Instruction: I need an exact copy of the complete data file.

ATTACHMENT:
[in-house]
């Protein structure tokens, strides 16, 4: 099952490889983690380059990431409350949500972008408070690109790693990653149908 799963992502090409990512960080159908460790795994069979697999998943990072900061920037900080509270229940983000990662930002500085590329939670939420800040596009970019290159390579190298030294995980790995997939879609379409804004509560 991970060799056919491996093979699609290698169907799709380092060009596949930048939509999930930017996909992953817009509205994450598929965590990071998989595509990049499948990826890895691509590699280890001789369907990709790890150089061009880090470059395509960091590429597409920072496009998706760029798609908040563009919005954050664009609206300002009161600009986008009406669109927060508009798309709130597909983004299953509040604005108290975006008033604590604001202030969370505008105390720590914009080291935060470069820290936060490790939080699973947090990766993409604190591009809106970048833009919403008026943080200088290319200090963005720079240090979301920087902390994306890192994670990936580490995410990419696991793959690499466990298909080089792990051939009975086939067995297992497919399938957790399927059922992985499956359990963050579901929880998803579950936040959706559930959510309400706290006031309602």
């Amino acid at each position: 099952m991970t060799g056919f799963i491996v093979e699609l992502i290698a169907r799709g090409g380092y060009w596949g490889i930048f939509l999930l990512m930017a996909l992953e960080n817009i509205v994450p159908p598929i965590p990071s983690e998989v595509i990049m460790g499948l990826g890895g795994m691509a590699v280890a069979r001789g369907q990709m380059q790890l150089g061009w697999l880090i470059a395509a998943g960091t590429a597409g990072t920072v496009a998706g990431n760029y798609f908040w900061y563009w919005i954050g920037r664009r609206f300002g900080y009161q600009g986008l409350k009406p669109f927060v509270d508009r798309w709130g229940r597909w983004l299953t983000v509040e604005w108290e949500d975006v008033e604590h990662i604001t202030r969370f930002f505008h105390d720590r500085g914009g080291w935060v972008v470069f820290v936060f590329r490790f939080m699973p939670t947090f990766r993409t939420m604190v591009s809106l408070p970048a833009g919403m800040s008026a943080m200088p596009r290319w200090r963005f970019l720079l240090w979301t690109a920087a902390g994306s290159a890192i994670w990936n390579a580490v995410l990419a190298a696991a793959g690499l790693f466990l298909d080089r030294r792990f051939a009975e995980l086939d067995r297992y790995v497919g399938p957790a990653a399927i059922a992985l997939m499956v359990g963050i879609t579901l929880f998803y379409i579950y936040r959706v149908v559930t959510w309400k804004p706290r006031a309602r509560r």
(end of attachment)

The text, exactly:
[in-house]
């Protein structure tokens, strides 16, 4: 099952490889983690380059990431409350949500972008408070690109790693990653149908 799963992502090409990512960080159908460790795994069979697999998943990072900061920037900080509270229940983000990662930002500085590329939670939420800040596009970019290159390579190298030294995980790995997939879609379409804004509560 991970060799056919491996093979699609290698169907799709380092060009596949930048939509999930930017996909992953817009509205994450598929965590990071998989595509990049499948990826890895691509590699280890001789369907990709790890150089061009880090470059395509960091590429597409920072496009998706760029798609908040563009919005954050664009609206300002009161600009986008009406669109927060508009798309709130597909983004299953509040604005108290975006008033604590604001202030969370505008105390720590914009080291935060470069820290936060490790939080699973947090990766993409604190591009809106970048833009919403008026943080200088290319200090963005720079240090979301920087902390994306890192994670990936580490995410990419696991793959690499466990298909080089792990051939009975086939067995297992497919399938957790399927059922992985499956359990963050579901929880998803579950936040959706559930959510309400706290006031309602």
């Amino acid at each position: 099952m991970t060799g056919f799963i491996v093979e699609l992502i290698a169907r799709g090409g380092y060009w596949g490889i930048f939509l999930l990512m930017a996909l992953e960080n817009i509205v994450p159908p598929i965590p990071s983690e998989v595509i990049m460790g499948l990826g890895g795994m691509a590699v280890a069979r001789g369907q990709m380059q790890l150089g061009w697999l880090i470059a395509a998943g960091t590429a597409g990072t920072v496009a998706g990431n760029y798609f908040w900061y563009w919005i954050g920037r664009r609206f300002g900080y009161q600009g986008l409350k009406p669109f927060v509270d508009r798309w709130g229940r597909w983004l299953t983000v509040e604005w108290e949500d975006v008033e604590h990662i604001t202030r969370f930002f505008h105390d720590r500085g914009g080291w935060v972008v470069f820290v936060f590329r490790f939080m699973p939670t947090f990766r993409t939420m604190v591009s809106l408070p970048a833009g919403m800040s008026a943080m200088p596009r290319w200090r963005f970019l720079l240090w979301t690109a920087a902390g994306s290159a890192i994670w990936n390579a580490v995410l990419a190298a696991a793959g690499l790693f466990l298909d080089r030294r792990f051939a009975e995980l086939d067995r297992y790995v497919g399938p957790a990653a399927i059922a992985l997939m499956v359990g963050i879609t579901l929880f998803y379409i579950y936040r959706v149908v559930t959510w309400k804004p706290r006031a309602r509560r």